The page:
YouTubers need their audiences, just as their audiences need them.  It's ebb and flow, give and take.  To suggest it's a one way street is blinkered and conceited.

I'm sure that Louise and Alfie won't care if someone like me writes a critical blog about them.  I'm sure it won't bother them at all to know that someone thinks it's arrogant to believe they're owed success, or that they give their audiences more than their audiences have given them.

But those same audiences are full of people whose support and financial expenditure has contributed enormously to the wealth and success that they are now able to enjoy.

What a shame they either can't, or won't see that they need those people just as much as they believe those people need them.

Wednesday, 30 August 2017

Bedtime Story (30/8/2017)

As I write this, I'm struggling to stay awake, following a couple of late nights and poor sleep (guess who seems to have caught some kind of cough/throat infection combo?!).  They say write about what you know, so...

Unfortunately, this week's story can't be listened to as a podcast, as I've been losing my voice, lately!  Sorry!

Pearl Stays Up

Pearl was so excited:
Her dad was coming home!
For the last three months it had just been
Pearl and her mum on their own.
Dad had been working away,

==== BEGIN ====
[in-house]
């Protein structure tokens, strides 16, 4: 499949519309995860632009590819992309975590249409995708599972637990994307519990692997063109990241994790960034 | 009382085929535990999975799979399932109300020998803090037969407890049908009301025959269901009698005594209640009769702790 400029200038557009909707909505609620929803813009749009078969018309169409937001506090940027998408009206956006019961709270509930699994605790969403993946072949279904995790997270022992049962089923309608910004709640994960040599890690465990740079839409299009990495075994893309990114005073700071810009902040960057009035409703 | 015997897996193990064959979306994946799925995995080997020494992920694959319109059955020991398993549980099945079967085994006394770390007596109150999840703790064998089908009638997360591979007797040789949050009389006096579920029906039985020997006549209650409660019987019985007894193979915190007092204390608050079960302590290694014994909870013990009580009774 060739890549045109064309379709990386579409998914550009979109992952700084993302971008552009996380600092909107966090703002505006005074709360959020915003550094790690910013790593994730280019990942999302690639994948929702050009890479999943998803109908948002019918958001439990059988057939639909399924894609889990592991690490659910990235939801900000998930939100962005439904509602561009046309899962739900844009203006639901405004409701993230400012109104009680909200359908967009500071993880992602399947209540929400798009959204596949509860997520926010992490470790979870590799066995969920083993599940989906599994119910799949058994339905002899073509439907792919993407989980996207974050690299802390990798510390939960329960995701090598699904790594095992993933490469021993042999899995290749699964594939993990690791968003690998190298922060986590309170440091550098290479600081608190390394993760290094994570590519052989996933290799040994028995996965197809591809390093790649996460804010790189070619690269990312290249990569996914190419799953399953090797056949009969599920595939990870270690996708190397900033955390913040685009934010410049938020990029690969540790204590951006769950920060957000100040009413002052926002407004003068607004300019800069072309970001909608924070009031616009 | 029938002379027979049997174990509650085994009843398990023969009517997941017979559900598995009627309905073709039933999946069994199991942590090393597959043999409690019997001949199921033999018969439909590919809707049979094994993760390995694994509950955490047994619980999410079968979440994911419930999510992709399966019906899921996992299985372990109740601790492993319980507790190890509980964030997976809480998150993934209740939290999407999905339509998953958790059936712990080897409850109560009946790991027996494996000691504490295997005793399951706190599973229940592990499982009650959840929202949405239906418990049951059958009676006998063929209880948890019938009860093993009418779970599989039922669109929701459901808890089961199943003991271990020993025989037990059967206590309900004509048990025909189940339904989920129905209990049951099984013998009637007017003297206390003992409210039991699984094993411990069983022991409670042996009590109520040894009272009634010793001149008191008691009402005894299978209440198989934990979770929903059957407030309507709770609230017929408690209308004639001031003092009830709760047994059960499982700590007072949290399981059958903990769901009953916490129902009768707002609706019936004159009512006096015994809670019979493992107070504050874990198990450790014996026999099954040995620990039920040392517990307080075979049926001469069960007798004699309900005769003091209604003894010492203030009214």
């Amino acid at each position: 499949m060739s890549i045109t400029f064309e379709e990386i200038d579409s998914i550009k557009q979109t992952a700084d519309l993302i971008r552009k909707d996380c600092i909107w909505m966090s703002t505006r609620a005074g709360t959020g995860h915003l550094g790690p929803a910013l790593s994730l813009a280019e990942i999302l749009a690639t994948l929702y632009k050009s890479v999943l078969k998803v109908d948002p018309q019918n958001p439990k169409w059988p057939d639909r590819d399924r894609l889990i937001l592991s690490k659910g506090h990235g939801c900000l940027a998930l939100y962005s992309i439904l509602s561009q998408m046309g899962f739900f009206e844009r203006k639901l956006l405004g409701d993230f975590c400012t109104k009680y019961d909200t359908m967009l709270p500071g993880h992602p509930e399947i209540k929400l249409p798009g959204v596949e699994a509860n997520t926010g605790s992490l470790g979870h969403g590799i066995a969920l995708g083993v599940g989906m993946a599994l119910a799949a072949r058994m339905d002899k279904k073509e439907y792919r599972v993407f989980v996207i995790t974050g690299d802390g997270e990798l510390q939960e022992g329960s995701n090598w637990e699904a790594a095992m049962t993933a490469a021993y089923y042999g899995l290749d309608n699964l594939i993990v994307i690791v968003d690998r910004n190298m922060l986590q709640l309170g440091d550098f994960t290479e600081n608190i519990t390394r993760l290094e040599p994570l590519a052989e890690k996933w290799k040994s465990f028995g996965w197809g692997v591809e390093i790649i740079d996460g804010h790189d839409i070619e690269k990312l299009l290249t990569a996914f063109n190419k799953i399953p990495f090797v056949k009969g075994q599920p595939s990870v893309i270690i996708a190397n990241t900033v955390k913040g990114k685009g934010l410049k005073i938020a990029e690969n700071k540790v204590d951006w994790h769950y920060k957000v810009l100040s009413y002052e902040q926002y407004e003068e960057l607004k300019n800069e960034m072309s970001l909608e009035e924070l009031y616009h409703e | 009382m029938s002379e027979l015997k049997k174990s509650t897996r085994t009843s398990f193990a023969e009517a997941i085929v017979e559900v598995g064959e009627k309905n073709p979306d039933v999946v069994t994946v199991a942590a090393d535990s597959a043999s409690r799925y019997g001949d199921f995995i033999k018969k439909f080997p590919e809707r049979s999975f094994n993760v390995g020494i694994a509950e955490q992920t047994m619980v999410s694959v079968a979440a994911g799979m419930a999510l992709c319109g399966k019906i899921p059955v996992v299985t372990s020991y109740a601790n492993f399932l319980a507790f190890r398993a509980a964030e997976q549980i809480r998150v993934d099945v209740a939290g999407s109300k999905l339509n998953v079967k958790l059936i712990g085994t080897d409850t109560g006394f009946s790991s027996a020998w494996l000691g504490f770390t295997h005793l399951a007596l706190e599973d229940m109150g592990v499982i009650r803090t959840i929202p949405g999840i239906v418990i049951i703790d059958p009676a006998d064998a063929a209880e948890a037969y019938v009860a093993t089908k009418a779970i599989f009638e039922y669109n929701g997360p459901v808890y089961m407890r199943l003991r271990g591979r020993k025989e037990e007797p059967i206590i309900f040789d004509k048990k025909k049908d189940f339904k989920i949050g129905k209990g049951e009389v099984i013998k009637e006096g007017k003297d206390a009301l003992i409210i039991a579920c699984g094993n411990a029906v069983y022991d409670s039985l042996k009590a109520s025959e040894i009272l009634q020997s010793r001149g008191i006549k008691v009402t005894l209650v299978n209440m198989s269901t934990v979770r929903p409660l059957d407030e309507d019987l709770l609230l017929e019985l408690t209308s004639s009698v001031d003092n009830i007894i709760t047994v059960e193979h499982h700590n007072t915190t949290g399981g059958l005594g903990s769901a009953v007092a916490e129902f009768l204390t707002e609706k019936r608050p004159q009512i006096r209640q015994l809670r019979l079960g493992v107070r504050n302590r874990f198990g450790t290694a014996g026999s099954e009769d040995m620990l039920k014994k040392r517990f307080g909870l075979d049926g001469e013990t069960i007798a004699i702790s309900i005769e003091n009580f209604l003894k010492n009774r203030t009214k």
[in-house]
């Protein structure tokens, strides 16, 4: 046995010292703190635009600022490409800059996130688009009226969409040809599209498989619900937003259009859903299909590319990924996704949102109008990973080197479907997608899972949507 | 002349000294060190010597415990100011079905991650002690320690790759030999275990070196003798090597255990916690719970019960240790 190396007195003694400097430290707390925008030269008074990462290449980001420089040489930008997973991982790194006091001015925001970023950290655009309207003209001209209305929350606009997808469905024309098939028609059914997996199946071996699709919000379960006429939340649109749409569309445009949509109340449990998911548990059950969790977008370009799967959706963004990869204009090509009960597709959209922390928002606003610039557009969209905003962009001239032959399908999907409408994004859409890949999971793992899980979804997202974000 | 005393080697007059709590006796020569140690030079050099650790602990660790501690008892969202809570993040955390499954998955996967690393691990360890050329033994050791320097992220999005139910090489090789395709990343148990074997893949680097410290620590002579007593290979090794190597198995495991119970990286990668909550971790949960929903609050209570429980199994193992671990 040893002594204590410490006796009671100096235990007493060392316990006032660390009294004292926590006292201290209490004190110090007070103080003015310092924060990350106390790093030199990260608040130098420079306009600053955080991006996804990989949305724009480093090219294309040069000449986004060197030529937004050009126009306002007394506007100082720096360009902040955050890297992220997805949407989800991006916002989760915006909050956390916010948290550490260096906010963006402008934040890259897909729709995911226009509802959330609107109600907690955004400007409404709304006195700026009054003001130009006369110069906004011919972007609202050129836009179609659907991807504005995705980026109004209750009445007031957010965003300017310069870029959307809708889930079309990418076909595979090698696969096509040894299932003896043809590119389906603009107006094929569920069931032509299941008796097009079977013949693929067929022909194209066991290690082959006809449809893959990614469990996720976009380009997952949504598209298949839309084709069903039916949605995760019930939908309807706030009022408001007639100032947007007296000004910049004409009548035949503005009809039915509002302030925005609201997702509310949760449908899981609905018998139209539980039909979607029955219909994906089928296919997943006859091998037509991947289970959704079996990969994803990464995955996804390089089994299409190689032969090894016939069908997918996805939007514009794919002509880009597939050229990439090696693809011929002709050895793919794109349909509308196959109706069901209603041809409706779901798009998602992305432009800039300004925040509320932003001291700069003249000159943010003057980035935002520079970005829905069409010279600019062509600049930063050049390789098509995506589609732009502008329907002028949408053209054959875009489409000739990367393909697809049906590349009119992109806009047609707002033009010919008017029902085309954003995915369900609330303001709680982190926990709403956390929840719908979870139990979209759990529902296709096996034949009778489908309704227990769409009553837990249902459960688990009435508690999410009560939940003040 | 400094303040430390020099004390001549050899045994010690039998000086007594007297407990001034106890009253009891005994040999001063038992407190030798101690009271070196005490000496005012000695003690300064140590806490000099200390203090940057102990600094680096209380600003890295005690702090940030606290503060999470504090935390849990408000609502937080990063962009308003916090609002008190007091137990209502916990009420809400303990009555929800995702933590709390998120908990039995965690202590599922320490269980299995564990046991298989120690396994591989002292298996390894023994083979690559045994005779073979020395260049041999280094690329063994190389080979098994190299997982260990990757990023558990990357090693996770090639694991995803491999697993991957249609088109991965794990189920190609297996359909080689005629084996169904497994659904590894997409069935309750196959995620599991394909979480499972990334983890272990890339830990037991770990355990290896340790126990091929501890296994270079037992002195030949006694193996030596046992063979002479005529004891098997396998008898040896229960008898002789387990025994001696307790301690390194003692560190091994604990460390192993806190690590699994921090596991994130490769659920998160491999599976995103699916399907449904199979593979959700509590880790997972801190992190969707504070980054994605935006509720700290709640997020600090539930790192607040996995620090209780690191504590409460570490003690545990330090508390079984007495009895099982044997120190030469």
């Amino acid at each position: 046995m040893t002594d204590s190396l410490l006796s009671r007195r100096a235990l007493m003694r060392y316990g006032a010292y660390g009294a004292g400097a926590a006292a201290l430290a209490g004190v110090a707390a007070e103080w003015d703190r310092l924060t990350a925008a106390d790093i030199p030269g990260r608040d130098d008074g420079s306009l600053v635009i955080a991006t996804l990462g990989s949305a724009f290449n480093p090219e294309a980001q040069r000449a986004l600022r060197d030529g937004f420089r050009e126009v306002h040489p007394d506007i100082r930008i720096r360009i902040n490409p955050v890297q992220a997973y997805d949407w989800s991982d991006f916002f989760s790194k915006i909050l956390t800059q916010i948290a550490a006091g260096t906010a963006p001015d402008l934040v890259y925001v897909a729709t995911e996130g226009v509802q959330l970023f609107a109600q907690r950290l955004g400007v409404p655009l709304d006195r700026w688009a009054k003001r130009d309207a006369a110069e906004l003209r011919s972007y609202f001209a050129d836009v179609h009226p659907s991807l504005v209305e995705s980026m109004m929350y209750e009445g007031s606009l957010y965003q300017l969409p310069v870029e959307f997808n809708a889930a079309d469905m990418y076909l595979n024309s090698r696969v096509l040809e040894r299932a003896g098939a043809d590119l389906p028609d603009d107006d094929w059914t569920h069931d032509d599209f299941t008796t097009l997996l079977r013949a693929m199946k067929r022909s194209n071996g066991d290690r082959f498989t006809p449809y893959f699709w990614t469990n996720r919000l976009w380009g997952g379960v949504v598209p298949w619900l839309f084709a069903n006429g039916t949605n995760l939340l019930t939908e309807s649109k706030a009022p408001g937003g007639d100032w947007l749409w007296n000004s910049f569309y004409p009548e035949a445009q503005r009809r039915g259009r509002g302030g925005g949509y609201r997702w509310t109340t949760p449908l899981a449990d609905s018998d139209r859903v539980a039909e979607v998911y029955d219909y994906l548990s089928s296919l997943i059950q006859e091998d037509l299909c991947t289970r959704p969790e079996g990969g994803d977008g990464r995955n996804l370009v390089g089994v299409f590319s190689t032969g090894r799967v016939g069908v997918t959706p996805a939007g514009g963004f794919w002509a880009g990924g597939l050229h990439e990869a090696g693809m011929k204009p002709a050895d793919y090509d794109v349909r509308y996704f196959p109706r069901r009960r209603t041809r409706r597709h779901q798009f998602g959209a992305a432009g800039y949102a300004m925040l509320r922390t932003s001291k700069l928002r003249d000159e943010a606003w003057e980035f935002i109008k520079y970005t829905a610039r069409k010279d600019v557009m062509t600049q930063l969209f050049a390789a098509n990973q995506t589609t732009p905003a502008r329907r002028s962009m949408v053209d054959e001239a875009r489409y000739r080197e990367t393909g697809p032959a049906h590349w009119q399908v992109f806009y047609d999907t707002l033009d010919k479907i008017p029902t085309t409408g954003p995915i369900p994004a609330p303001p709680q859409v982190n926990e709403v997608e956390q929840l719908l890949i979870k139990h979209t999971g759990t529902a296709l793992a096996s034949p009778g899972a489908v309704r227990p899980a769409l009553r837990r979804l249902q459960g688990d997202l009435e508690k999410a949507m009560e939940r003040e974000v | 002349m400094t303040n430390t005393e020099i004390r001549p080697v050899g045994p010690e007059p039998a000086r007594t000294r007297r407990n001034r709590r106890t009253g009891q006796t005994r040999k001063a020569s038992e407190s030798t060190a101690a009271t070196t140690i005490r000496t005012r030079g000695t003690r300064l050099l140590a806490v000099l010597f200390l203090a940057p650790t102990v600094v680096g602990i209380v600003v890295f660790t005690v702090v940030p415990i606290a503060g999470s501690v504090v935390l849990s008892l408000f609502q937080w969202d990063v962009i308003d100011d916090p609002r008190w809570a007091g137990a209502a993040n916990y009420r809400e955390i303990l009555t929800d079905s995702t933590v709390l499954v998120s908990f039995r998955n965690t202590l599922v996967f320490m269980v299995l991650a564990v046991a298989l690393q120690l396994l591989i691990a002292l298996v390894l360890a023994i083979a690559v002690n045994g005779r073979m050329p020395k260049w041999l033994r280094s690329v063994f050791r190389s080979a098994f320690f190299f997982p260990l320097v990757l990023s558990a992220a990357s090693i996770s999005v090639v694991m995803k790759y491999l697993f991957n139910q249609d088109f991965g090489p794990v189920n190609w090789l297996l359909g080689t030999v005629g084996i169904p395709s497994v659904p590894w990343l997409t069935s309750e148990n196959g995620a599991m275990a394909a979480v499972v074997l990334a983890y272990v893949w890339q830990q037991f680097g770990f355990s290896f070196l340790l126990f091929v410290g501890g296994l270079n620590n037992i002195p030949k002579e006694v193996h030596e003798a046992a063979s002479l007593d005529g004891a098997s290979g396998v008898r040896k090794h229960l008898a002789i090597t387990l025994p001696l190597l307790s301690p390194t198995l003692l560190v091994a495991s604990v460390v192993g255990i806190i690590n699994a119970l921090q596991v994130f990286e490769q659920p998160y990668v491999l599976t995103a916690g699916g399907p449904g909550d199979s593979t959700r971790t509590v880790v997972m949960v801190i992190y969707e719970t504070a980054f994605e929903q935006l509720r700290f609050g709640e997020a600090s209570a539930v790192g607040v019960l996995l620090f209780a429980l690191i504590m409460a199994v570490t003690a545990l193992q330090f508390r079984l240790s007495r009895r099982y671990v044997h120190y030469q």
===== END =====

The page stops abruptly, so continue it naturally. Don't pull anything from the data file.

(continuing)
But tonight, he'd be back at last.
And every time Pearl spoke to Mum,
There was just one question she'd ask:

"Can I stay up to see Daddy?
I know he's getting home very late,
But I won't sleep until I've seen him.
You know I really can't wait!"
And with all Pearl's constant badgering,
Her mum gave her head a shake.
"Fine, you can stay up to see him,
Providing you can stay awake!"

So, Pearl played only quiet games,
To be sure that she wasn't worn out.
She didn't run round the garden.
She didn't sing, scream or shout.
And her plan seemed to be working,
For she didn't feel sleepy at all.
But it was still the middle of the afternoon,
According to the clock on the wall...

So, Pearl tried to have an afternoon nap,
To get her sleep out of the way.
Then, she reckoned she could stay up all night,
Right through to the very next day!
But the sun outside was shining,
And her room was far too bright for sleep.
Poor Pearl tried all she could think of;
She even tried counting sheep!

But it was no use and she got back up,